A PERTH grandfather who used a tomahawk and large knife to murder his love rival, attempted to kill his estranged wife and injured two neighbours who intervened will likely spend the rest of his life behind bars.
Etem Duga, 77, had been married to Vickie Fidel for more than 40 years when she left him, obtained a violence restraining order to keep him away from their matrimonial home and began dating 73-year-old Philip Fidel.
Duga was found guilty of murdering Mr Fidel at his Yokine unit where Ms Fidel was also living, attempting to murder Ms Fidel and John Jacobs, and endangering the life of Rupert Rudd in October 2016.
He was sentenced in the WA Supreme Court on Tuesday to life in prison, with a minimum of 20 years before he can be eligible for parole.
Justice Lindy Jenkins noted that given Duga’s age and poor health, he would likely die in prison.
But she said Duga’s ferocious and brutal attack was premeditated and motivated by feelings of jealousy, revenge, hatred and betrayal.
The court heard Duga had hired a private detective to find out where Ms Fidel was living.
Duga was wearing a fake delivery uniform and held a box when he barged into the unit after Mr Fidel opened the door.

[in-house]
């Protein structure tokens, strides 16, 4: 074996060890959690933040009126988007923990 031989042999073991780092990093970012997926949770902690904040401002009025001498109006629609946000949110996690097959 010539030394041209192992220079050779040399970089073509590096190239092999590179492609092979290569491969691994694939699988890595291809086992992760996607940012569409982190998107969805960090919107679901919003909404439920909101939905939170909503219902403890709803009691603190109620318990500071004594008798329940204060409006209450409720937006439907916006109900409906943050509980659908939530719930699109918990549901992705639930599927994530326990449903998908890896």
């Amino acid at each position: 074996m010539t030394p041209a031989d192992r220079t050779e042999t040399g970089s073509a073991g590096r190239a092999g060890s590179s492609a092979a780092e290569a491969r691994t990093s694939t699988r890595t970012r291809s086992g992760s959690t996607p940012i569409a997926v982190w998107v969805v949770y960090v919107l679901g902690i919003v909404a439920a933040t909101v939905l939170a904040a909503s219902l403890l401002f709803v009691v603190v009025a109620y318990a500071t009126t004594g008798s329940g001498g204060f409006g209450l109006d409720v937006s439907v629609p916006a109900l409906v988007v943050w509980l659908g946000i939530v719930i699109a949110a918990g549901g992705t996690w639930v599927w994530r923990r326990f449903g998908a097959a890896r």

He attacked Mr Fidel with the tomahawk and knife, causing 18 wounds including through his skull.
Duga then turned to Ms Fidel, nearly cutting off her ring finger and hitting her in the back with the tomahawk as she ran outside screaming.
He chased her and when Mr Rudd refused to get out of the way, Duga struck him in the cheek with the back of the tomahawk.
Ms Fidel ran into Mr Jacobs’ unit, where he smashed a ceramic bowl on Duga’s head after Duga stabbed him in the chest.
Mr Jacobs helped pin Duga down until police arrived.
Ms Fidel later took on her slain partner’s name.
Justice Jenkins acknowledged the bravery of the two neighbours, who she said continued to live with the trauma.
Referring to the victim impact statements from Mr Fidel’s family and Ms Fidel, Justice Jenkins said she hoped the completion of the case would help them heal.
Defence counsel Helen Prince partly blamed Duga’s failure to show remorse on his mild neurocognitive disorder.
“That would only account in a minor way for your lack of remorse,” Justice Jenkins told Duga.
She said marriage did not entitle one partner to treat the other like a piece of property and a decision to end a relationship should be respected.
Justice Jenkins said Duga’s health issues could be managed in prison, although his experience would be more arduous than most.